Sabbath can be a time for silence. Even the sounds of Sabbath are meant, in their own way, to channel silence. A nigun, the spiritual type of song sung by Hasidim, is fundamentally a wordless, chanted melody. In the place of words, the songs use “nonsense” syllables, such as “biddy-biddy-bom” and “yoi-doi”–a move away from language and an embrace of what lies beyond it.
The Ten Principles
|1. Avoid technology. 2. Connect with loved ones. 3. Nurture your health. 4. Get outside. 5. Avoid commerce. 6. Light candles. 7. Drink wine. 8. Eat bread. 9. Find silence. 10. Give back.|
Aryeh Kaplan, in his book Meditation and the Bible, writes that the biblical prophets would often “engage in external isolation, secluding themselves from the general populace….There they could meditate on God and His works without interruption.”
Kaplan recommends meditation as the ideal way to withdraw from the world–and, in doing so, to understand the world better. He compares an individual’s isolated, silent state in meditation to God’s state before the creation of the universe.
Silence is its own form of rest. When you take a break from talking, you take a break from one of the most creative forms of human activity.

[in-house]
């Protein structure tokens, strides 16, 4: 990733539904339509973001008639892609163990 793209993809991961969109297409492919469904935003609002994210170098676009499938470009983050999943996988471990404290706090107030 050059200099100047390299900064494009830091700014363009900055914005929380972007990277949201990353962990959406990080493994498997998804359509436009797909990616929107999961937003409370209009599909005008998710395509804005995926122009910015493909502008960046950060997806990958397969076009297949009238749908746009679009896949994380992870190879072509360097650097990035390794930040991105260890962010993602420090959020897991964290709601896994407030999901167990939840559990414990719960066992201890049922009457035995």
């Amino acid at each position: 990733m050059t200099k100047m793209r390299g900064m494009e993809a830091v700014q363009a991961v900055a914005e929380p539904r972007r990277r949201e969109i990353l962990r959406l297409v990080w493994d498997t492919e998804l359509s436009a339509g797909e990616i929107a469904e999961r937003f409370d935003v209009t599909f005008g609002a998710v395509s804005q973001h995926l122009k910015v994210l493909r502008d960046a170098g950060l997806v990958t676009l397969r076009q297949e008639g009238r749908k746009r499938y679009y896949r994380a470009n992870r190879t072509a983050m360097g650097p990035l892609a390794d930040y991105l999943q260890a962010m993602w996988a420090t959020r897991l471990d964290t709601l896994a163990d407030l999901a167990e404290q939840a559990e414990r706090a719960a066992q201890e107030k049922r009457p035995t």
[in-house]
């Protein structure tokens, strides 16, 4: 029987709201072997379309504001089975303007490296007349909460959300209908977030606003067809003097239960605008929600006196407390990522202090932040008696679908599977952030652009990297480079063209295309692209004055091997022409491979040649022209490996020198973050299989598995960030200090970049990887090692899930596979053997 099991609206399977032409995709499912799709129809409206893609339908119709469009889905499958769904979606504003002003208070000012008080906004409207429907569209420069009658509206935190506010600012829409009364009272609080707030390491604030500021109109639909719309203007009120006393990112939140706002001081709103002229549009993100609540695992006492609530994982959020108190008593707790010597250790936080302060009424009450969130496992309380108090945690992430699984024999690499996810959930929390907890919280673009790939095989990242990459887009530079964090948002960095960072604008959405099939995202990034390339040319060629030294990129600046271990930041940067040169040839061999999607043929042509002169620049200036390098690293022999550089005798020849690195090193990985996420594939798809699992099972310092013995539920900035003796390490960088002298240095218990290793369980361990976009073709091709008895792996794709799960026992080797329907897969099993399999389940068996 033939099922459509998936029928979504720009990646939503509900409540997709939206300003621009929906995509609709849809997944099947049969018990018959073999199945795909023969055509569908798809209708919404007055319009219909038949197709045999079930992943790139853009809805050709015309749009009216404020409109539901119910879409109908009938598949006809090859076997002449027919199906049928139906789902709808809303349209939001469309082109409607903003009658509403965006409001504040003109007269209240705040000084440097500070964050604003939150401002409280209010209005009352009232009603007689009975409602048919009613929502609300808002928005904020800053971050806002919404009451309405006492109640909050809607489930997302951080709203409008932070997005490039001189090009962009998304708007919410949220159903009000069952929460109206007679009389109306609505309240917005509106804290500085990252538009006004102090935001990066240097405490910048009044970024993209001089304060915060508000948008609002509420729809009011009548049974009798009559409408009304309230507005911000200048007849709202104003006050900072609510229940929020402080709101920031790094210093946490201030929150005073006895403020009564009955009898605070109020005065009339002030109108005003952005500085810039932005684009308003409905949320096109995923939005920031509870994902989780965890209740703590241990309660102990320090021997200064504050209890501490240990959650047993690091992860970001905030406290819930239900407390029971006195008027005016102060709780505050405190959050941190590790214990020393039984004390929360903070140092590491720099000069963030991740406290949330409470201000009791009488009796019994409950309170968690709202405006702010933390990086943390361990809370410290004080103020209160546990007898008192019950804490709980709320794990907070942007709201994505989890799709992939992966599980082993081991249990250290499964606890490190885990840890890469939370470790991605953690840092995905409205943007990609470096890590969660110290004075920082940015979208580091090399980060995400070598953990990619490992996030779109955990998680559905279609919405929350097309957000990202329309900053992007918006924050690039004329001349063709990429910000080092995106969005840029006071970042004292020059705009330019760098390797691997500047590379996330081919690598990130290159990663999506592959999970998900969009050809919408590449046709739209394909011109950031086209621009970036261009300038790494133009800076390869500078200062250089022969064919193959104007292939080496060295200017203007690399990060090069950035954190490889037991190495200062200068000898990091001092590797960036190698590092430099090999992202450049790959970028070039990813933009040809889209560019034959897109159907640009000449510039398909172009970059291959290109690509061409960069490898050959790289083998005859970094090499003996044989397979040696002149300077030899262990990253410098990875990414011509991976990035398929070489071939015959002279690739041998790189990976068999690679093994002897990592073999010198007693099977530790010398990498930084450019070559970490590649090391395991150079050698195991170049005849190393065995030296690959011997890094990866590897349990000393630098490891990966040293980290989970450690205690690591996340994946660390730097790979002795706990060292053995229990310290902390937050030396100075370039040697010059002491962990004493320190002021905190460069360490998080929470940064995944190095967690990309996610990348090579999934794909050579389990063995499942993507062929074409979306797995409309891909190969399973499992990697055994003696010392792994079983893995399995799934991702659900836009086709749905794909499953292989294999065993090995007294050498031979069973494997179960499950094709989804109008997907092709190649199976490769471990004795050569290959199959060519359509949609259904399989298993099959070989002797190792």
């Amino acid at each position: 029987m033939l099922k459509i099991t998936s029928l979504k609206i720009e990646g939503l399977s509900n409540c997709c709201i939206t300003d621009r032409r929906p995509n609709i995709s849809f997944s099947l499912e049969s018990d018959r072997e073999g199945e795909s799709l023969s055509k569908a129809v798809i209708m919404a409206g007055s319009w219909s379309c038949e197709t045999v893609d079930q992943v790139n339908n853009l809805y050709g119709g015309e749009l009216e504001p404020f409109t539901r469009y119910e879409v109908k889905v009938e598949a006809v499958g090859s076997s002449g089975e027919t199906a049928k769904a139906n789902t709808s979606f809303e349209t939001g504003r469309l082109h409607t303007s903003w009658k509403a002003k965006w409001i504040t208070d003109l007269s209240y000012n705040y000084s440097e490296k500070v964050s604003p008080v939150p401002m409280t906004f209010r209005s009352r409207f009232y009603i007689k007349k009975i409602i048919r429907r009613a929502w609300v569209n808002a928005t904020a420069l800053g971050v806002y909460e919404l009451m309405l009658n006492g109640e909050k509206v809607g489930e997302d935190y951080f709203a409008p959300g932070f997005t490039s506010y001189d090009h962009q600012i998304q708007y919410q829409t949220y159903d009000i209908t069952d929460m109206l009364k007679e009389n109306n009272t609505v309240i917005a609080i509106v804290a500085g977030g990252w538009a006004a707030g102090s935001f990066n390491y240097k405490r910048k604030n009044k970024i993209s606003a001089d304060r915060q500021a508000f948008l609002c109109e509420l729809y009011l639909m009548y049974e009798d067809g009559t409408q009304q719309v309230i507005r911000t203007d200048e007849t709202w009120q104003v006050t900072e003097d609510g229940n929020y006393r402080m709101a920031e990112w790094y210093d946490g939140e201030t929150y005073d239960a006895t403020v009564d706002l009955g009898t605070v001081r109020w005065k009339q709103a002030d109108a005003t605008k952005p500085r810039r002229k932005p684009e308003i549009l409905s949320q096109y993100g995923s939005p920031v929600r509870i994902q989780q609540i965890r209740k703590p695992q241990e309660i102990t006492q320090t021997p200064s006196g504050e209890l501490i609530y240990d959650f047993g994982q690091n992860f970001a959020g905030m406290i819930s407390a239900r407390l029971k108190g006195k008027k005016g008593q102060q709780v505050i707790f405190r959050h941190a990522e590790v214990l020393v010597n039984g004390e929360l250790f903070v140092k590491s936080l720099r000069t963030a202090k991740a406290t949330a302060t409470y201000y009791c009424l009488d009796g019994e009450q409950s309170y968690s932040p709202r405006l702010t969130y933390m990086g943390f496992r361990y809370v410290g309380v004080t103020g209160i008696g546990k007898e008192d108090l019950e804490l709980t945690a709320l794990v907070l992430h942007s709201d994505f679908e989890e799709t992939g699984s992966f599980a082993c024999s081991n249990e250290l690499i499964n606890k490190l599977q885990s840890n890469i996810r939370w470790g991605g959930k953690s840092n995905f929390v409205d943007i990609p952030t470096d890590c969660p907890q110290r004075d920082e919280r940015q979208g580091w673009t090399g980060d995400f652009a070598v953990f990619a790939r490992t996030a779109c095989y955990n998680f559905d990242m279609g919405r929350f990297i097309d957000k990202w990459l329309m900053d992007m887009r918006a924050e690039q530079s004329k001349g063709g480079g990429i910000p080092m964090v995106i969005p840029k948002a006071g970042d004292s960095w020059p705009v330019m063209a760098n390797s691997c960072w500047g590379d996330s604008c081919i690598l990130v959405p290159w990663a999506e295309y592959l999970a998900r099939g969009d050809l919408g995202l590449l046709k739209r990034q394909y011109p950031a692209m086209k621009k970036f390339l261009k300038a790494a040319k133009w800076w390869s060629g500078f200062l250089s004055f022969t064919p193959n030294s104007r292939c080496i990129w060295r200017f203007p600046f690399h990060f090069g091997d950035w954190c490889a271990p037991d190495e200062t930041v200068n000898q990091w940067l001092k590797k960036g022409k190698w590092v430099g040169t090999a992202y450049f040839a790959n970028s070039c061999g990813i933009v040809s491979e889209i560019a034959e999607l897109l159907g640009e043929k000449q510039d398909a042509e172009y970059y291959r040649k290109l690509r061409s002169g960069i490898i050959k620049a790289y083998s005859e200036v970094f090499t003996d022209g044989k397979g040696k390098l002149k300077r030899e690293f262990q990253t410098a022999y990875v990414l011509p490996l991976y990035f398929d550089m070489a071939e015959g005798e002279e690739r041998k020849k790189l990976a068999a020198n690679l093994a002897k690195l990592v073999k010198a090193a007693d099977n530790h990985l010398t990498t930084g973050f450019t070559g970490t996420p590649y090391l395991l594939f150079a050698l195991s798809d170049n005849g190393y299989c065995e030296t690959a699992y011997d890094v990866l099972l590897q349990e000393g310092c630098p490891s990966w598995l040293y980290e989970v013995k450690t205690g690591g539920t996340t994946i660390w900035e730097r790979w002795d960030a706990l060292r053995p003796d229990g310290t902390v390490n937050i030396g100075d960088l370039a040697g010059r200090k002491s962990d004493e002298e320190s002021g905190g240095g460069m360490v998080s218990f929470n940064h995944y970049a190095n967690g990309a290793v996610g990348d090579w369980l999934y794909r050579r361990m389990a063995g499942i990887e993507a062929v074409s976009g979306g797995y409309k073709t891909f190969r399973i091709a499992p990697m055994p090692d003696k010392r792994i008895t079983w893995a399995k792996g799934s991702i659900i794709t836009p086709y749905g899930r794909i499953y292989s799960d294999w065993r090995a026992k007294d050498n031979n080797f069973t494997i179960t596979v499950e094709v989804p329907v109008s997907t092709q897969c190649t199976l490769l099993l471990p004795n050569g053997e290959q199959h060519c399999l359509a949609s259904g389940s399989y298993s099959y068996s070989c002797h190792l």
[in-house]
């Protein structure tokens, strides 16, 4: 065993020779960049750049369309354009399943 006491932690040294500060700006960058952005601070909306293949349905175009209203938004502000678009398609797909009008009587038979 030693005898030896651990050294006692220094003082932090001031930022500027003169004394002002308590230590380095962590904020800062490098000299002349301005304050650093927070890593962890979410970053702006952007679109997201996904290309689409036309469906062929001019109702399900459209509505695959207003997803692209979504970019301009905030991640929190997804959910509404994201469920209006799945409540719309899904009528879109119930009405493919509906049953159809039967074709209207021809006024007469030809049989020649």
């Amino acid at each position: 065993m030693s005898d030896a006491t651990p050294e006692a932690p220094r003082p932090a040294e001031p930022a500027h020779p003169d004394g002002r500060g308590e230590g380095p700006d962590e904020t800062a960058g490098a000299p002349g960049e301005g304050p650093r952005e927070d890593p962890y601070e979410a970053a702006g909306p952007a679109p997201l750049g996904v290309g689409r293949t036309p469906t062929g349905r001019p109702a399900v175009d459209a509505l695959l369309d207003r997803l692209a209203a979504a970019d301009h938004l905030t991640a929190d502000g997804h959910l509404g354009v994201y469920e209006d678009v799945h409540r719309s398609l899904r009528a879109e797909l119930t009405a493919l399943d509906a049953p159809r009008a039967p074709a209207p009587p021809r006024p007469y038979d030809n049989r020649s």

In the creation story in Genesis, God literally speaks the world into existence. On the first day, “God said: Let there be light” (Genesis 1:3). On the second day: “God said: Let there be a firmament in the midst of the waters” (1:6). On the third day: “God said: Let the waters under the heaven be gathered together to one place, and let the dry land appear” (1:9). God doesn’t stop talking until the seventh day rolls around, when God stops both speaking and creating.
In the Sabbath liturgy, we constantly reference the biblical creation story and God’s resting on the seventh day. Finding moments of silence is the ultimate way to evoke the spirit of this divine Sabbath rest.